I'd be pissed. You made the choice to get drunk, knowing that you had to work the following
morning. Putting it into the same category of someone who is sick and may not have the luxury
of taking off because of a bad employer is insulting.
There's a peculiar irony or ironies that I would be speaking, in albeit, limited, fashion about
human work-level and 'benefits' with someone, presumably within a 40-hour workweek culture, on
a fossil-oil-depletion-related site, where such a substance as oil that requires such little work
to extract and produce compared to the (squandered) work and 'benefits' it produces; and where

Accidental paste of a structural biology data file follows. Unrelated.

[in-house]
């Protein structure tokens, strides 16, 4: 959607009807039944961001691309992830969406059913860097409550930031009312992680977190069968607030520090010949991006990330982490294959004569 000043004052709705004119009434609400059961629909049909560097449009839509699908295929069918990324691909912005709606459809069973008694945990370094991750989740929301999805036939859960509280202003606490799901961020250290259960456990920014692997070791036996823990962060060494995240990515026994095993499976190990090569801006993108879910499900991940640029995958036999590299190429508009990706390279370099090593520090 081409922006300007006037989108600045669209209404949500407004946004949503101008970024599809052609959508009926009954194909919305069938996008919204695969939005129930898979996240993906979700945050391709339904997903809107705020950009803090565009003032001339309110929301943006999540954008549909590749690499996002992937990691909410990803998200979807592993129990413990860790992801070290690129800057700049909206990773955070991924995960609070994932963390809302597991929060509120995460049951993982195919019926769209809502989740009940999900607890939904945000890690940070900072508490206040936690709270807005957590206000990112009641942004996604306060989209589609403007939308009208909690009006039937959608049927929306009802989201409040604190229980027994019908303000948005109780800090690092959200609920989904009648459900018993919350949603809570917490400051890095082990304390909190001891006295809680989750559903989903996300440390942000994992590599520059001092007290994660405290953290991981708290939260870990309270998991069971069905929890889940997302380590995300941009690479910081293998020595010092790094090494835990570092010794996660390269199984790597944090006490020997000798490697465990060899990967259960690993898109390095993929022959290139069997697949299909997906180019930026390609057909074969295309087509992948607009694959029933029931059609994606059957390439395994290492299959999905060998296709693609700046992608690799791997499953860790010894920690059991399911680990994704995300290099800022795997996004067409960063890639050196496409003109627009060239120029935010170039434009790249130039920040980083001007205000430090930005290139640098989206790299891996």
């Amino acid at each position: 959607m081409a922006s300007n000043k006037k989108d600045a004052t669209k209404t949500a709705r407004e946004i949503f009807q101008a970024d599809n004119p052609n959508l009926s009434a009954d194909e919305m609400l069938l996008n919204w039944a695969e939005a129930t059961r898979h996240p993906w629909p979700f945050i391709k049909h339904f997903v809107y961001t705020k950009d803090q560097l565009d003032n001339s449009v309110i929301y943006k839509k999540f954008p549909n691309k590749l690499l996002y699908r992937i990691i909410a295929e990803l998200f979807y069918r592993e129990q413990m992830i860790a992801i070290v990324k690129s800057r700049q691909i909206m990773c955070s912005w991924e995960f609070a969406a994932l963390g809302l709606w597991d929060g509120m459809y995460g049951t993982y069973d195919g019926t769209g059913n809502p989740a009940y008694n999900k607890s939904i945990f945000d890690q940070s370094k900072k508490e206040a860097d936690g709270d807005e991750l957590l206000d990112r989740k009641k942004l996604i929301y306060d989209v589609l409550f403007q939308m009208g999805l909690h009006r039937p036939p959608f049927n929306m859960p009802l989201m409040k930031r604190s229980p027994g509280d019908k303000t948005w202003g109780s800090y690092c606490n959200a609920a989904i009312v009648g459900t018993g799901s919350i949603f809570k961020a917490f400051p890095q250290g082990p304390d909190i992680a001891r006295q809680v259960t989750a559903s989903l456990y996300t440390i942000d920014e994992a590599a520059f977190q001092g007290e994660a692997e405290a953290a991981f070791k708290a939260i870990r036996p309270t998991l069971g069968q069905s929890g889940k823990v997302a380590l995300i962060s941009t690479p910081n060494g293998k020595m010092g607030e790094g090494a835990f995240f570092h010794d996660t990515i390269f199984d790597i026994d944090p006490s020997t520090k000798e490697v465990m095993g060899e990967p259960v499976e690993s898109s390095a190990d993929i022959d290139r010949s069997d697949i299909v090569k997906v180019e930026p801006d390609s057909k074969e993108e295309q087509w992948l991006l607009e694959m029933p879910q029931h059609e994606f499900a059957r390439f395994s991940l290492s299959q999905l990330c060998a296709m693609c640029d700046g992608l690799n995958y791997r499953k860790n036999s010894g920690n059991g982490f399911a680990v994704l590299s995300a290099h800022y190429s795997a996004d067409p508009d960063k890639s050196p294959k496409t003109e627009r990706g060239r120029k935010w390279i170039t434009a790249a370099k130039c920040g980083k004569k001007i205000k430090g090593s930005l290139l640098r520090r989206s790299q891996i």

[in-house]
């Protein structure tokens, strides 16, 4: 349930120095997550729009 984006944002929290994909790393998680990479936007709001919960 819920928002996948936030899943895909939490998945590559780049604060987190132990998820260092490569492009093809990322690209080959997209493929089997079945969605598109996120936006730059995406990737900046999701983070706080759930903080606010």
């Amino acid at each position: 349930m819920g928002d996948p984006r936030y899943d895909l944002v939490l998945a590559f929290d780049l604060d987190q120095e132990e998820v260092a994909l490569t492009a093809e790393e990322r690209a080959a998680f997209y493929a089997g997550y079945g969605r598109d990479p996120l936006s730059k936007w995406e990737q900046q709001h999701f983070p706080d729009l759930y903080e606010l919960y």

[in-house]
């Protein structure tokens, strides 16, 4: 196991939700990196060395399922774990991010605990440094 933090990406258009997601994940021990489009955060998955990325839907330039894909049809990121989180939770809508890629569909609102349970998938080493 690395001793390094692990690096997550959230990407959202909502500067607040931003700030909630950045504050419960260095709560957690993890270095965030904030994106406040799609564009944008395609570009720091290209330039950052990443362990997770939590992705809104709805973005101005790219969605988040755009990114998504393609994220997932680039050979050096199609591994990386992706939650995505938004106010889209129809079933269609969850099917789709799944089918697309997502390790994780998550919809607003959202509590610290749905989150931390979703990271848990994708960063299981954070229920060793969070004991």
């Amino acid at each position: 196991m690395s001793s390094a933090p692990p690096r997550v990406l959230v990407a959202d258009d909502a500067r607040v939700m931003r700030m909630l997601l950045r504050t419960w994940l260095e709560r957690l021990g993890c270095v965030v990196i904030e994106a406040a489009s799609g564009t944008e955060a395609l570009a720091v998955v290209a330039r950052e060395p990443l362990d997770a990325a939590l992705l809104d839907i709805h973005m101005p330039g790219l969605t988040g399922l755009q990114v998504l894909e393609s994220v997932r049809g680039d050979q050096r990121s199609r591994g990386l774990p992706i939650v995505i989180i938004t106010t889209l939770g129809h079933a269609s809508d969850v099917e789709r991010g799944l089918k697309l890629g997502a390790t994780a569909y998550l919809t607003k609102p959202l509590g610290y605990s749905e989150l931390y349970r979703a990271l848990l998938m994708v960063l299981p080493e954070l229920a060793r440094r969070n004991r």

some of whose members seem especially interested in technology, presumably with the idea that
it somehow augments quality-of-life, such as with regard to efficiency and reducing work… But
When we think about work, what are we thinking about and are we thinking the same
thing? What is it? And when many of us 'work', how does it affect our world– what kind of work
are we doing– and might we be sometimes putting 8 loaves of bread on someone else's table for
every 2 we put on ours?
"Did you know that before the Industrial Revolution, the average person worked for about
two or three hours a day? Studies from a wide range of pre-industrial civilisations show similar
data– it takes only about fifteen hours a week to provide for all of our basic human needs.
And that's using hand tools." ~ Walden Effect
"Using the data provided by the United State Bureau of Labor Statistics, Erik Rauch has